Citicoline for GlaucomaCiticoline is naturally made within our own bodies. When taken orally it is broken down in the gut into smaller molecules that can be easily absorbed into the bloodstream. From the bloodstream these molecules can enter the brain where they are used to create phosphatidylcholine. The nerve cells in our brains need phosphatidylcholine to function properly. Additionally Citicoline may decrease the production of free radicals which would otherwise damage nerve cells. [9] In general Citicoline can be considered a neuroprotective drug. [10]

Evidence That Citicoline Can Be Effective in the Treatment of Glaucoma:

The role of Citicoline as a glaucoma treatment has been studied with intramuscular [11], oral [12], and topical administration.

Intramuscular

Although not practical for most glaucoma patients, intramuscular injections (IM) of 1,000mg of Citicoline were compared to IM injections of placebo given over a course of 60 days. [13] Retinal and visual pathway functions were evaluated by visual evoked potentials (VEPs) and pattern-electroretinograms (PERGs). There was a significant improvement in test results noted in the IM Citicoline group compared to the group who received the placebo.

In another study, visual field improvement was noted after only a 10 day course of 1,000mg of intramuscular Citicoline. [14]

Oral

Because Citicoline is so well absorbed by the gut oral intake should have a similar benefit compared to intramuscular administration. There is one published study evaluating a small group of glaucoma patients who took an oral dose of 1,000mg of Citicoline daily. In most, but not all, of these patients the visual evoked potential (VEP) results improved after four weeks of treatment. Unfortunately there was no placebo control group in this study.

A separate study evaluated a proprietary oral solution of Citicoline. In this study 500mg per day appeared to slow the progression of glaucomatous loss of vision [15] over a period of 60 days.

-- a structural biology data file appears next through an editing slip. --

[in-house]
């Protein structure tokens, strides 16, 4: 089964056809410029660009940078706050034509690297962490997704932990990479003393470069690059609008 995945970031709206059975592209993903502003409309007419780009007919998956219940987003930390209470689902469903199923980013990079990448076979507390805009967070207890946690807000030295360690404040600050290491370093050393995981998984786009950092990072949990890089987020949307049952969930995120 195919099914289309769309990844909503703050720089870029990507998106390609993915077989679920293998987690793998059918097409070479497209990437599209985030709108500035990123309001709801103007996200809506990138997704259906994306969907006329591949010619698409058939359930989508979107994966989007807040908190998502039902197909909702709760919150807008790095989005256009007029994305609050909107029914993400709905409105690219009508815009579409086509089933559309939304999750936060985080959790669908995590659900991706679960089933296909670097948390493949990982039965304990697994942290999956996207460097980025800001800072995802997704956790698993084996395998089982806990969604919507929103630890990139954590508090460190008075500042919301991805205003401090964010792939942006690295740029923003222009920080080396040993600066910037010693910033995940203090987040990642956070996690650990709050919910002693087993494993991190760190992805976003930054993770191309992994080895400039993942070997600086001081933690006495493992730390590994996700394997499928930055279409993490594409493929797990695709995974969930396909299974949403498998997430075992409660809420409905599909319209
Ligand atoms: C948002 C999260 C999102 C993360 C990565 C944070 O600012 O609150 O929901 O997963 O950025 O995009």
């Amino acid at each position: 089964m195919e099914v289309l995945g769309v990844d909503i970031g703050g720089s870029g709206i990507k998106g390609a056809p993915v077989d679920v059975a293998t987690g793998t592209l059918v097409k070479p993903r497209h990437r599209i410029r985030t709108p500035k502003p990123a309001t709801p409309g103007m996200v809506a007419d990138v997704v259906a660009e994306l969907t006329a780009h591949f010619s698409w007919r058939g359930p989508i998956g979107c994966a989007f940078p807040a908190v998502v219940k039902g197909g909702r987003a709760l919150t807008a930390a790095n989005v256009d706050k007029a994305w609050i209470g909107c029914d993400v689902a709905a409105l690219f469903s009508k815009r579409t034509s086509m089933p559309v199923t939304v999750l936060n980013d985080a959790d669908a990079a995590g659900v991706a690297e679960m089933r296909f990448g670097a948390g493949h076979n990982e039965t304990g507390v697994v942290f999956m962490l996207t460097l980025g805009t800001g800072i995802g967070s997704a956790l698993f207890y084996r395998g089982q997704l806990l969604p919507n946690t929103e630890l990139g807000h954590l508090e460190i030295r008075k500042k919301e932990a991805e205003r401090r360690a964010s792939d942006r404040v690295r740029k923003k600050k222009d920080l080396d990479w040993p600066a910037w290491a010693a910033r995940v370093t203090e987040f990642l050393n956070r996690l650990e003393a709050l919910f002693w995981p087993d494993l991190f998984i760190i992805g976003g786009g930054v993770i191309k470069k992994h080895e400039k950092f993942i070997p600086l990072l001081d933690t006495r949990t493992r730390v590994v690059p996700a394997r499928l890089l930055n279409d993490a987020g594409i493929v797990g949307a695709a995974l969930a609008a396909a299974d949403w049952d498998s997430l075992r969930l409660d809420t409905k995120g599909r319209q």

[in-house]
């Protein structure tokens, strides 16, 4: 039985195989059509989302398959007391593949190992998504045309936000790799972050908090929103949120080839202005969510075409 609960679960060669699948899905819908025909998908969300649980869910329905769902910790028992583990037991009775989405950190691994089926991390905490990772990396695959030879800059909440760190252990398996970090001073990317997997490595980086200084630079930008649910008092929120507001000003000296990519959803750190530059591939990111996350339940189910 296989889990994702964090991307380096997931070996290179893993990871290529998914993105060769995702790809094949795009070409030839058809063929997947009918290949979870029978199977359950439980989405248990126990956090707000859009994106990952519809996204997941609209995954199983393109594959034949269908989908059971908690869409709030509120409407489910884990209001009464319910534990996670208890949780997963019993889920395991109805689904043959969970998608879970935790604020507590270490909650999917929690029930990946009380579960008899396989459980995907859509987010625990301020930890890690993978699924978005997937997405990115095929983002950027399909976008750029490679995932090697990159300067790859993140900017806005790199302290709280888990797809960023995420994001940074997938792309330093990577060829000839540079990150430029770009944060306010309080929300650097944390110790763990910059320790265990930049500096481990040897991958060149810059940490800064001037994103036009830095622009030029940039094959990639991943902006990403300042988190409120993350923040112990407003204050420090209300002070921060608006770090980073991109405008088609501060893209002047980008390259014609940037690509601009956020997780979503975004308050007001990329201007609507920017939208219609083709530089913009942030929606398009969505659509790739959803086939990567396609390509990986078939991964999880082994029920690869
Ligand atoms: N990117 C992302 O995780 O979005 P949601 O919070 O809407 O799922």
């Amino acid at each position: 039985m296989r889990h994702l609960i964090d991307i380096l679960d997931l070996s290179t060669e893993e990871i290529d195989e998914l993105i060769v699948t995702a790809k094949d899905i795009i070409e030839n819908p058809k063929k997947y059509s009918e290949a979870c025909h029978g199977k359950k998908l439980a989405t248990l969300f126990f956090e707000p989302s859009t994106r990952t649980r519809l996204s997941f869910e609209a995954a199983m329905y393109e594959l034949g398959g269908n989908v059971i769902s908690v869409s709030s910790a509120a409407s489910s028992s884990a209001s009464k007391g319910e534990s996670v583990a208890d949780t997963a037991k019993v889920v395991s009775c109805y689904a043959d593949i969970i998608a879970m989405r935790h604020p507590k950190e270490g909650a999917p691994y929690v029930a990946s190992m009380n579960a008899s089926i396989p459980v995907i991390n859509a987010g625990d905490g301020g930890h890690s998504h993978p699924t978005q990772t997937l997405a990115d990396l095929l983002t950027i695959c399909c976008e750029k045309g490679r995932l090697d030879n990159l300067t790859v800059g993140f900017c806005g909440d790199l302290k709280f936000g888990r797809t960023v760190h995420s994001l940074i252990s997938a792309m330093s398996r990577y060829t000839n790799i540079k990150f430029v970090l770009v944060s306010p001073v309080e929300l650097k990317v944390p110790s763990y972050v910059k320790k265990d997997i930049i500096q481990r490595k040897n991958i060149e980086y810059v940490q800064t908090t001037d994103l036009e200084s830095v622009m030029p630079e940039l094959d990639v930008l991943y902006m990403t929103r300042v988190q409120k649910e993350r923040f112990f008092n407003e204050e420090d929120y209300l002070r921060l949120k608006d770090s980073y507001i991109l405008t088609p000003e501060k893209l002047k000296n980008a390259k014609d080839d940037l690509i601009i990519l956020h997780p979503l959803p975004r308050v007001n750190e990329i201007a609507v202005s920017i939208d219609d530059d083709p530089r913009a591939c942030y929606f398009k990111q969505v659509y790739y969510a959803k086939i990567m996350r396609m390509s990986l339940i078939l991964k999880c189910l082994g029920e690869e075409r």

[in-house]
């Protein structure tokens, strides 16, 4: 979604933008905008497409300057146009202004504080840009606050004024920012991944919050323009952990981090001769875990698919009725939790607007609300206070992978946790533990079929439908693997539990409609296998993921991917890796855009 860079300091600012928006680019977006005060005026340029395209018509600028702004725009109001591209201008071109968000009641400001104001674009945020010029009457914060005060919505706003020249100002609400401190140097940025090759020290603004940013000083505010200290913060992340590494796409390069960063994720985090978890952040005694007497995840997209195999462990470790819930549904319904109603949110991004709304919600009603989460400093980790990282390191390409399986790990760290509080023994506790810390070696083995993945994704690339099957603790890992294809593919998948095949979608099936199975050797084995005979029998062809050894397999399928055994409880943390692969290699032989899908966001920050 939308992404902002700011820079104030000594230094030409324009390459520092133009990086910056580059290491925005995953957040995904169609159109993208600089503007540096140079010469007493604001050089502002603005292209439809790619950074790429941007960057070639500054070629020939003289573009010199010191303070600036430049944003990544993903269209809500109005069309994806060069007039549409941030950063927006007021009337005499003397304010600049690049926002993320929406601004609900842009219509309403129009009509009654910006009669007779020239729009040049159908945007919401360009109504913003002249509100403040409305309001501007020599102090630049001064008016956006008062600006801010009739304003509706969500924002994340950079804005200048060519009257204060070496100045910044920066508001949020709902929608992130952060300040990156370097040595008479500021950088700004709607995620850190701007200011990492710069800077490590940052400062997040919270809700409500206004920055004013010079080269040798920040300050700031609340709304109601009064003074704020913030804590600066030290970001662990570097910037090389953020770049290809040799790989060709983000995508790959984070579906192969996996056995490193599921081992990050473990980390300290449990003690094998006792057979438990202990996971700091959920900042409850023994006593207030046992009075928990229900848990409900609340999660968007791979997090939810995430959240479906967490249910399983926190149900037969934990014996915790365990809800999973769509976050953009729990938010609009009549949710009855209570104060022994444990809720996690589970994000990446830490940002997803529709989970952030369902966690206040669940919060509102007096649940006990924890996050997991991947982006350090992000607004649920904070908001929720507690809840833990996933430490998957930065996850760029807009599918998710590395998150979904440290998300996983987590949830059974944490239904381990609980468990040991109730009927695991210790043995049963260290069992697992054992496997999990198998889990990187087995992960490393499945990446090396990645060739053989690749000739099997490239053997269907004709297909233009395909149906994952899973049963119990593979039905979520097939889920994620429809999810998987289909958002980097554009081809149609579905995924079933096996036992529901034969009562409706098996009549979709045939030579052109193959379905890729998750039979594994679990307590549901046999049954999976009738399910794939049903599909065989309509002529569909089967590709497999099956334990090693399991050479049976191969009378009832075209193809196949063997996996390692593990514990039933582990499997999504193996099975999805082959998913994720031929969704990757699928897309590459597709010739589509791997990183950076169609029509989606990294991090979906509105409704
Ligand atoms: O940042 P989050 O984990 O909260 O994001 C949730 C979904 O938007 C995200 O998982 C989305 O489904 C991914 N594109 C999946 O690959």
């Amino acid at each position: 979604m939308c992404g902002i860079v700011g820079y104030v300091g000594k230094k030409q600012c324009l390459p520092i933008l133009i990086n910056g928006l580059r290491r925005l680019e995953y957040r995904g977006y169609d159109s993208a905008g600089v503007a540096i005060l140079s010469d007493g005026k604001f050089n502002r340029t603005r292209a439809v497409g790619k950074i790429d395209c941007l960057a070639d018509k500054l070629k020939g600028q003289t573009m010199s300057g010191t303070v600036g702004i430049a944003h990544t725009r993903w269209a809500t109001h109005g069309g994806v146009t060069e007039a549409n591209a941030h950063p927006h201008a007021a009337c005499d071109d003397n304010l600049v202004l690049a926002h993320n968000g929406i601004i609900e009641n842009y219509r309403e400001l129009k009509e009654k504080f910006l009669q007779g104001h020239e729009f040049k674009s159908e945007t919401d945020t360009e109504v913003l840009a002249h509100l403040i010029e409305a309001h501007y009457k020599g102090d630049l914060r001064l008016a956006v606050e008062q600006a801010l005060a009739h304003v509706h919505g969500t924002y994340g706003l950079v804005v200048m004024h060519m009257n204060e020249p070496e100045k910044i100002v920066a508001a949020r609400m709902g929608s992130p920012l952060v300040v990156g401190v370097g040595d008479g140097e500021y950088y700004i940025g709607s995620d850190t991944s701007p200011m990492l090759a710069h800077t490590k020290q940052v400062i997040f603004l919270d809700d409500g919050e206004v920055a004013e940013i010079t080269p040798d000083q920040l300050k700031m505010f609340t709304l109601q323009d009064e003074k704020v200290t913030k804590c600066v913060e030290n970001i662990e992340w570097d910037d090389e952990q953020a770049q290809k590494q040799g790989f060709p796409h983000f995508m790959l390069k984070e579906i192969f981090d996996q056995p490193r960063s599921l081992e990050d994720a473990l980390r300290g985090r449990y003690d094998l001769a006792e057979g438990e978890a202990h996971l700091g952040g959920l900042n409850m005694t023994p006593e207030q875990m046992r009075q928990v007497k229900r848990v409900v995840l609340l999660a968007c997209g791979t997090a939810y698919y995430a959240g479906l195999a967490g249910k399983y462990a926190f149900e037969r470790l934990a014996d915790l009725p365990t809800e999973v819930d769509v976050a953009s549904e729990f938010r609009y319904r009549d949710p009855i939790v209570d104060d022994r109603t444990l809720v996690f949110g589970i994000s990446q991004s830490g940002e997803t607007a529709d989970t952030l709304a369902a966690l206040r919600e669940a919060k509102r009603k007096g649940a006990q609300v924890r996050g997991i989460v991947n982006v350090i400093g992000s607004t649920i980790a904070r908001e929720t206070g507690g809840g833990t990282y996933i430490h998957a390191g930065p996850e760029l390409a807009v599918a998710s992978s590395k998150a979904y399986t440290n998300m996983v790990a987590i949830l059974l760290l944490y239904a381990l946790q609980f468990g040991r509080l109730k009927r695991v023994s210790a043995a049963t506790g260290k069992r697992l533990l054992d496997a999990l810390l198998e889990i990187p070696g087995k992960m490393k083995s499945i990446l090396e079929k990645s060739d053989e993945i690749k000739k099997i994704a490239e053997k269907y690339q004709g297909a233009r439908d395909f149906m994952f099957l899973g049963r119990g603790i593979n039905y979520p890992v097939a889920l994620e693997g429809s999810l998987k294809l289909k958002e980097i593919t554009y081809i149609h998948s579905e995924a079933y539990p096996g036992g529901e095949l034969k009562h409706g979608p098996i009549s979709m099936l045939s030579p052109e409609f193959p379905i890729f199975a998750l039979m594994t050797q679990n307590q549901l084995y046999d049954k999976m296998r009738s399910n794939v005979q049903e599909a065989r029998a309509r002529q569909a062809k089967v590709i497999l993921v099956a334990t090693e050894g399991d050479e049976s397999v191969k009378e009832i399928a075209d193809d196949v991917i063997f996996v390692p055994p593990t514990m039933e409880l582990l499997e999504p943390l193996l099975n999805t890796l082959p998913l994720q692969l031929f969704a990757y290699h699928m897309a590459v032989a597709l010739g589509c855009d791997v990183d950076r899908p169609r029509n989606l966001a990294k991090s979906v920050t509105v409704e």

Eye Drops

A preliminary study was published using an experimental eye drop solution of 2% Citicoline, 0.2% high molecular weight hyaluronic acid, and 0.01% BAK (OMK1, Omikron Italia s.r.l.). This study demonstrated that Citicoline is absorbed into the eye. Additionally, after 60 days of use in patients with glaucoma the retinal ganglion cell function improved.

Potential Side Effects and Risks of Citicoline

Citicoline appears to be safe and well-tolerated when taken by mouth [16] The most common side effects are nausea and diarrhea.

Potential Drug Interactions

None known.

Recommended Dosage

Citicoline appears to be safe in doses ranging from 1,000-2,000mg per day for short periods of time ranging up to three months. [17] It is not known whether it is safe to use over a gram a day of Citicoline for longer periods of time. Based on the limited available research, 500-1,000mg per day of Citicoline would appear to be necessary in order to achieve improvement in retinal and visual pathway function.

Citicoline can be found at most health food stores as well as online. Take note, however, that the quality can vary greatly. To be certain you are getting a high quality product that is formulated for maximum benefit I would recommend you only purchase supplements that contain the Cognizin(R) brand of Citicoline. Manufacturers that use Cognizin(R) Citicoline include Healthy Origins, Life Extension, Swanson, and Vitacost.

Forskolin (Coleus)

Forskolin (Coleus) is an extract from the roots of the plant Plectranthus barbatus (Coleus forskohlii). It has traditionally been used in ayurvedic medicine. [18] Although commonly available as an eyedrop it is also available as an oral supplement.

Evidence That Forskolin (Coleus) Can Be Effective in the Treatment of Glaucoma

Forskolin (Coleus) for GlaucomaEye Drop

There are no studies that have evaluated the effectiveness of Forskolin (Coleus) eye drops in the treatment of glaucoma. There are multiple studies, however, that have evaluated its effect on aqueous flow and intraocular pressure (IOP) in animals and humans without glaucoma. Forskolin (Coleus) appears to reduce the production of aqueous fluid with little or no impact on aqueous outflow. [19] In one Japanese human study a single drop of Forskolin (Coleus) had no effect on IOP whereas a second drop placed five minutes after the first drop resulted in a decrease of IOP by 1.1-3.7mmHg one hour after instillation. [20]

Oral

There are no studies evaluating the effect of Forskolin (Coleus) alone as a treatment of glaucoma. However, two studies have evaluated the effect of Forskolin (Coleus) combined with Rutin on IOP in patients with glaucoma. The specific product studied was Kronek® (SOOFT Italia, Montegiorgio, Italy) which contains Forskolin (Coleus) 15mg, Rutin 200mg, Vitamin B1 0.7mg, and Vitamin B2 0.8mg. The first study evaluated the use of Kronek® in patients with medically controlled primary open angle glaucoma. It was a small study (only 16 patients) and without the benefit of a placebo control. Despite these severe limitations, the IOP decreased by an average of 20% after 40 days of use. [21]

The most impressive study evaluated Forskolin (Coleus) and Rutin in patients awaiting glaucoma surgery. These patients had uncontrolled IOP on maximum tolerated medical therapy (MTMT). Patients in the study treatment arm were instructed to take the supplement twice daily.